The Best Reissued Games of 2015
Blasts of the past.
Gamers are undoubtedly a nostalgic bunch, so it's no surprise reissues have become a sort of genre unto themselves, worthy of their very own Game of the Year category. And with so many old favorites made new, it also makes sense that some remasters outshine the others. That's why we've selected the five finest reissues of 2015 based not only on how much we love the original games but also how well those games were revamped for the modern era. Some of these have been languishing for years, while others released relatively recently. Regardless of when they came out, though, all five delivered polish and value while giving us another excellent reason to indulge our nostalgia.
Perhaps the best example of a remaster total package is the 3DS version of The Legend of Zelda: Majora's Mask. Though the original found itself in the unenviable position of following Ocarina of Time--an inimitable adventure still regarded by many as one of the greatest games of all time--it still dazzled critics (and a loyal collection of receptive fans) with its inventive gameplay-altering masks and ambitious time management system. Because it first launched 15 years ago on the Nintendo 64, however, the game's graphics and audio did not age gracefully. Thankfully, Majora's Mask 3D salvaged both, and even more impressively, it fully utilized the 3DS's unique functionality by adding touchscreen controls, gyroscopic features, and, of course, optional 3D visuals. But most importantly, Majora's Mask 3D allowed the game to finally step out of Ocarina of Time's sizable shadow and enjoy some of the recognition it's slowly garnered over the past decade and a half.
Cult classic Grim Fandango's digital remaster for PC, PS4, and PS Vita provided a similar second life. While the original release achieved only modest commercial success, gamers gradually grew to appreciate the inventive premise, macabre humor, and endearing characters of developer Tim Schafer's signature creation, and as that appreciation spread, so did the public's appetite for more Fandango. The reissue scratched that itch with style by updating the game's visuals and providing hours of developer commentary. Being an adventure game from 1998, many of the puzzles felt oddly impenetrable by modern standards, but in spite of its shortcomings, Grim Fandango Remastered gave us exactly what we wanted: any excuse to play Grim Fandango.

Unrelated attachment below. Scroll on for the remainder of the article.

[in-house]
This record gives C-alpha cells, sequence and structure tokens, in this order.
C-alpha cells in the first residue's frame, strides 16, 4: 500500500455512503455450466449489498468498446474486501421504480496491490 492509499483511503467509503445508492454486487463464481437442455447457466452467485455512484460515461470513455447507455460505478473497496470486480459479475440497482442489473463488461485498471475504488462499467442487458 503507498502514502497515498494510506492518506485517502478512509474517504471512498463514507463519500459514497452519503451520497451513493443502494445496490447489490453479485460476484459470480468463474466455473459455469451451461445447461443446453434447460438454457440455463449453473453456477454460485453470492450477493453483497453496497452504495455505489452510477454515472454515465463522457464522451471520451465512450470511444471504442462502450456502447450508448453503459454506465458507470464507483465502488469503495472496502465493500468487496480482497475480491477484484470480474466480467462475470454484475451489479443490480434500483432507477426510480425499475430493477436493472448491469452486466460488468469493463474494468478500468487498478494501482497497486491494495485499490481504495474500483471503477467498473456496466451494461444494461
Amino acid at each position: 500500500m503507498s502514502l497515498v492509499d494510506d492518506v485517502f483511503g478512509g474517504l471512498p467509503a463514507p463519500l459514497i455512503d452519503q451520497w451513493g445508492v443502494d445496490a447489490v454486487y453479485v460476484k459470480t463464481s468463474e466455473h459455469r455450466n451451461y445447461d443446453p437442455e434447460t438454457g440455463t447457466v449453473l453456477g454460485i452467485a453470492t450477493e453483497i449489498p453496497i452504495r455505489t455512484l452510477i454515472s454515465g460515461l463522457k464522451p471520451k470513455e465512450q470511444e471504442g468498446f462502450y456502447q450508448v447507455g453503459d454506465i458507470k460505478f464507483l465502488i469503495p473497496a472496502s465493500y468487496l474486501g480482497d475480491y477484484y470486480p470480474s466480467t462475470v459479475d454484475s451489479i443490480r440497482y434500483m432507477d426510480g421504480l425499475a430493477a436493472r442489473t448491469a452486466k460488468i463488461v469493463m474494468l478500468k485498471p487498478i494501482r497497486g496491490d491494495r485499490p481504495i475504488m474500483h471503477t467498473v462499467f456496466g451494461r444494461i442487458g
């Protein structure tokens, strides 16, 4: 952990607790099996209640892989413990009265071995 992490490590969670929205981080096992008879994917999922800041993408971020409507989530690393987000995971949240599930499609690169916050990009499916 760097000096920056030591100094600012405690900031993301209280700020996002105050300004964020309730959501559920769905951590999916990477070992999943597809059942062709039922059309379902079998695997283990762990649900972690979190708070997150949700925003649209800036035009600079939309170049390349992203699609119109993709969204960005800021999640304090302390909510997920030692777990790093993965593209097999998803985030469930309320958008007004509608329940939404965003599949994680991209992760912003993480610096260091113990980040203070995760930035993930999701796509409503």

The same can be said of both Journey's digital release on PS4 and Grand Theft Auto V's PC launch. While Journey received no updates beyond a basic resolution and framerate bump, its arrival on Sony's current console gave everyone another chance to indulge in its brief but utterly engrossing experience, one that earned an exceptionally rare 10 out of 10 review score when it launched again this past July thanks to its stirring soundtrack, haunting atmosphere, and beautifully human approach to online interaction.
And while Grand Theft Auto V's PC release also made only minor changes to the game's core content, it did allow more players to access one of the greatest open world experiences of all time while opening the door for the modding community to create a geyser of homebrewed content. At a time when PC ports seem to routinely fall short of their console counterparts, we have to applaud Rockstar for ensuring GTA V's PC version didn't suffer that same fate (even if it did take longer than we expected).
Finally, DmC: Definitive Edition gave us a slightly different example of what reissues do well by packing a wealth of content--including new costumes, new gameplay mechanics, and all previously released DLC--onto a single disc. DmC already packed plenty of appeal thanks to its nuanced, skill-based combat, but by packaging together every piece of content imaginable, Capcom gave fans one more reason to overlook the widely reviled redesign of lead character Dante.
Thanks to reissues, the past has never looked so good, and with remastered versions of Day of the Tentacle, Heavy Rain, and many more already announced for 2016, we're confident the reissue category will have an equally strong showing at next year's Game of the Year awards.